Developing Scholars Program encourages underrepresented groups to get involved in research

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Members of the Developing Scholars Program. (Photo courtesy of K-State Division of Communications and Marketing)

Founded 20 years ago, the Developing Scholars Program at Kansas State seeks to help students get involved in research. Specifically, it targets first-generation or historically underrepresented students.

“What we notice is that having research looks great, especially when you’re applying to professional schools, graduate schools or any other job outlook, job field,” Mia Taylor, DSP graduate research assistant, said.

The program is competitive, but participation is compensated. Students go through an interview process to be matched with a faculty research mentor.

A variety of majors participate in the program. Jared Newell, junior in biology, has been involved in the program for three years.

“I feel as though it’s opened a lot of doors,” he said. “Not a lot of students are able to be involved in research right off the bat coming in as a freshman, like I was.”

Through DSP, he works in a neuroscience lab with zebra fish.

“Coming into that freshman year, and getting all the knowledge freshman year, was working on the technicalities, like brain imaging, getting actual slices of brains and being able to image those yourself, analyzing those was kind of like, my freshman year as a crash course,” Newell said. “That was super exciting for a freshman.”

Bradley Richards, junior in economics, had a similar experience in different research.

“It’s been one of the highlights of my college career,” he said. “Research is one of those things where you can kind of learn in your field of study, and kind of get ahead of your peers while learning present tense stuff.”

He said in terms of his identity, his research topic is something he’s passionate about.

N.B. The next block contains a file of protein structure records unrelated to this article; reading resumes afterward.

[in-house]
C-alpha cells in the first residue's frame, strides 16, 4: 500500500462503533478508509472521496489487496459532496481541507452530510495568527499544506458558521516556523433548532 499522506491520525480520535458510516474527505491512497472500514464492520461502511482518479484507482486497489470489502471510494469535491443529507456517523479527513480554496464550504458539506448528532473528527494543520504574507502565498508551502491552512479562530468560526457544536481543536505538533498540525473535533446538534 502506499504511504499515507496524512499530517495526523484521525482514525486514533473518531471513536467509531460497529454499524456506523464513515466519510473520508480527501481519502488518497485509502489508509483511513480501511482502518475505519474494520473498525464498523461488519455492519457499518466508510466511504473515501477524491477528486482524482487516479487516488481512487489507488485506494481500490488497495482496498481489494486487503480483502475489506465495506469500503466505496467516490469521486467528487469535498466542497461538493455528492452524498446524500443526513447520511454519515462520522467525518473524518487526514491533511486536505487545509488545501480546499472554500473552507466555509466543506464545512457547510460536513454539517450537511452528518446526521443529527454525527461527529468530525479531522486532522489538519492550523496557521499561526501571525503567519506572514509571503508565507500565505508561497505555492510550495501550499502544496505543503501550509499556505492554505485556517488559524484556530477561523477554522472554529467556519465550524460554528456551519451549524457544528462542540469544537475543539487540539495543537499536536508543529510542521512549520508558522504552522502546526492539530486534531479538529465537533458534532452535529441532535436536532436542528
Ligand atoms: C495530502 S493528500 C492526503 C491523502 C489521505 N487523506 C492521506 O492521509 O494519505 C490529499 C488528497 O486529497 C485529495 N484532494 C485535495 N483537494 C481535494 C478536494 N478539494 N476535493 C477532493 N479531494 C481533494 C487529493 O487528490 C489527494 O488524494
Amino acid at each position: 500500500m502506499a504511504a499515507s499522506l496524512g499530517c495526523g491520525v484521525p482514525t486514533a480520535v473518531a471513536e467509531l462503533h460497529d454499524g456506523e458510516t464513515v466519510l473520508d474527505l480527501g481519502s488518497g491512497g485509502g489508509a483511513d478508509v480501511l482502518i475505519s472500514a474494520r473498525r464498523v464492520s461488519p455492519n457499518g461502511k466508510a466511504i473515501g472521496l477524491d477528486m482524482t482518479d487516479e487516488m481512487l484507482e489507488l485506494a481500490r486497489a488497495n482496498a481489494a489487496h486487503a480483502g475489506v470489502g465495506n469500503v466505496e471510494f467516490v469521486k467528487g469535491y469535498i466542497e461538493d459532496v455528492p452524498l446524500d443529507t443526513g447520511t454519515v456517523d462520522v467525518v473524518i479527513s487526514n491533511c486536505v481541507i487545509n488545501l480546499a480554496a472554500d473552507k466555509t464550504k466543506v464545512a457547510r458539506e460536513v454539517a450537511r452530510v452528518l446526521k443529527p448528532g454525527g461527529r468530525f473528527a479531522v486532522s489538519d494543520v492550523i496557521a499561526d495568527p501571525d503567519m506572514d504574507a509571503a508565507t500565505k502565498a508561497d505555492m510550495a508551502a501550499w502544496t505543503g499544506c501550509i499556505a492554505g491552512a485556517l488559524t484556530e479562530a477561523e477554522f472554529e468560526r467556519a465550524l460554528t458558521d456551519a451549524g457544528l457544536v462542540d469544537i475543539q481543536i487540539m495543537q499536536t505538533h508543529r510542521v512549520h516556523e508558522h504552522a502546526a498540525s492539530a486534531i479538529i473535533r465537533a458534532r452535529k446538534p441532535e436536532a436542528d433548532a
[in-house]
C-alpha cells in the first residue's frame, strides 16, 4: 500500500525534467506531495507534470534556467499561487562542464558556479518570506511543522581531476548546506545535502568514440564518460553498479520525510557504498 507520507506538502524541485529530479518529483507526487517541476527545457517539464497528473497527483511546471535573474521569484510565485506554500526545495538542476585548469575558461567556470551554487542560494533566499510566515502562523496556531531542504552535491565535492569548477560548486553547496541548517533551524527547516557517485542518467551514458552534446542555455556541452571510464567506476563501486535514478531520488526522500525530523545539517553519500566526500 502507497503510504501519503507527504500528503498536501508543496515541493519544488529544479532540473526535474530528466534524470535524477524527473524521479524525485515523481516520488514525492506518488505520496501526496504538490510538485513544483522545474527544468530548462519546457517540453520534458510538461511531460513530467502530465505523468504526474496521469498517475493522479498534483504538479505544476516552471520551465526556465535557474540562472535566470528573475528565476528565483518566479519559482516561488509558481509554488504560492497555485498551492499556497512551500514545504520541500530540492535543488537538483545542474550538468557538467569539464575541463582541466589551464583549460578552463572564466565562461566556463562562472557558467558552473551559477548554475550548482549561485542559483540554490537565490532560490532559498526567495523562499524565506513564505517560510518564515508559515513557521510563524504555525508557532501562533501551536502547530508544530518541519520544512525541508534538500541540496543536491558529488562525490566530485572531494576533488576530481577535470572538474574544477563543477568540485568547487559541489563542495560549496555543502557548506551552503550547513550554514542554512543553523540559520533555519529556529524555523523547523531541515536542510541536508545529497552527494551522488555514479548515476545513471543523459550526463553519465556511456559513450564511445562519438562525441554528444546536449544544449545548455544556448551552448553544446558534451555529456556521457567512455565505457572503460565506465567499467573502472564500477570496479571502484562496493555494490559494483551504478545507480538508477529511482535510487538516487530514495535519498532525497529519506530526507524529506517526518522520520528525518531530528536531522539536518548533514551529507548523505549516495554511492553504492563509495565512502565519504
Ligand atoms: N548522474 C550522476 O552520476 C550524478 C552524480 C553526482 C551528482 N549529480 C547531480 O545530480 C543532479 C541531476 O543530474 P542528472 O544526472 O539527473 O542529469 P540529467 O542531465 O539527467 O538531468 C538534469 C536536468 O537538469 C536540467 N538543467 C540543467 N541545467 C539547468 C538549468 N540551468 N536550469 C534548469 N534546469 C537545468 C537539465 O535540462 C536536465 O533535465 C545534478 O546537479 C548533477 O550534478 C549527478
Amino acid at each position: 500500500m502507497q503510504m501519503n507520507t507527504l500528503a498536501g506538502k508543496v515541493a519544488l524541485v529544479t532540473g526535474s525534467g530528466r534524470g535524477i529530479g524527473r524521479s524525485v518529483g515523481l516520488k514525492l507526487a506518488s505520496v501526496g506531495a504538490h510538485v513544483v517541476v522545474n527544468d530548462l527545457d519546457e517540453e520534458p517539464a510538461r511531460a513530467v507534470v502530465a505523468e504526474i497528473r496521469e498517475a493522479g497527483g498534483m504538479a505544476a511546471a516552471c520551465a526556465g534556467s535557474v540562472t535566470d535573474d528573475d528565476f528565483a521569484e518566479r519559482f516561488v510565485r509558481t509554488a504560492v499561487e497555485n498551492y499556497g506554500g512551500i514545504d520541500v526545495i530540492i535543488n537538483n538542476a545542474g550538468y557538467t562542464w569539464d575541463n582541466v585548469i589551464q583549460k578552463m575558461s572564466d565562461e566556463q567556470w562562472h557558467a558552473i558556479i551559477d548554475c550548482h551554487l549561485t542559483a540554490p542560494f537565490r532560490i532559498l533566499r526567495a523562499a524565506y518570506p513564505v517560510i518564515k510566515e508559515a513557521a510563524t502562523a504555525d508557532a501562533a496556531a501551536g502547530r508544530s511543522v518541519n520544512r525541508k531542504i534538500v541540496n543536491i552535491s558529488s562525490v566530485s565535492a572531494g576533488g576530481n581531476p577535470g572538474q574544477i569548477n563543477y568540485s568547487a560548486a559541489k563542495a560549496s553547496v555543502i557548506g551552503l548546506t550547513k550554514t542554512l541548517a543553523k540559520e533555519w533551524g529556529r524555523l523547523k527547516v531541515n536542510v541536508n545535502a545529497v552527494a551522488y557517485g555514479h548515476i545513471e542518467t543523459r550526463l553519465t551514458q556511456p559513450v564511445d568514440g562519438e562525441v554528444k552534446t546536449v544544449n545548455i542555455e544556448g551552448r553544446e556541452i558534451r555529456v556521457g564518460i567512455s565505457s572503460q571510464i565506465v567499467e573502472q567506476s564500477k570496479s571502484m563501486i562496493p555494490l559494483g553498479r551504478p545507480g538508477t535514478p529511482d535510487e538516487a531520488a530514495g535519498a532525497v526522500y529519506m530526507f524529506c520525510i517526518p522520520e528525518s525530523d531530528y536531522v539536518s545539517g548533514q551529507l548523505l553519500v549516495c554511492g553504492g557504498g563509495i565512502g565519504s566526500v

“When I changed my major to econ, I did research in the philosophy department, and I did it on racial justice and access to college in Kansas,” Richards said. “What does it look like for African Americans to get into public universities like K-State and what does it look like to retain students and how can we increase our diversity number?”

He said he could talk about his research for days.

“When I put it down on my resume and show employers and they ask me about my research, I love to talk about it,” Richards said. “It makes me look good on paper, but it also teaches me problem-solving skills.”

Brenee King, assistant director for the Office of Undergraduate Research & Creative Inquiry, said there’s more to the program than just research.

“I’d say overall, we want to help our students be successful, and so we have other community building activities and opportunities for students within DSP,” King said. “We have a couple of large, all-invited activities, and then we have what we call small groups.”

DSP members come to the small groups based on their own schedules and get to know each other throughout the year. In the spring students present their research projects at a symposium.

“Students start in the fall, and then we have our symposium in the spring where they talk about the research that they’ve been doing to the larger K-State community,” King said.

Taylor, although she now helps students in the program, was in it for three years and said that it has also definitely helped her a lot.

“Especially with research, I am now in my master’s program for kinesiology and that’s what I did as an undergrad,” Taylor said. “I will say having that advantage of research in undergrad has definitely helped me in my master’s program.”

To get involved with the DSP, apply online.

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I'm Pete Loganbill and I'm the News Editor for the Collegian and host of the Collegian Kultivate podcast! I spent two years at Johnson County Community College, and I am now a senior in Public Relations at K-State. I believe constant communication leads to progress, no matter how difficult a comment may be for me or anyone to hear. Contact me at ploganbill@kstatecollegian.com.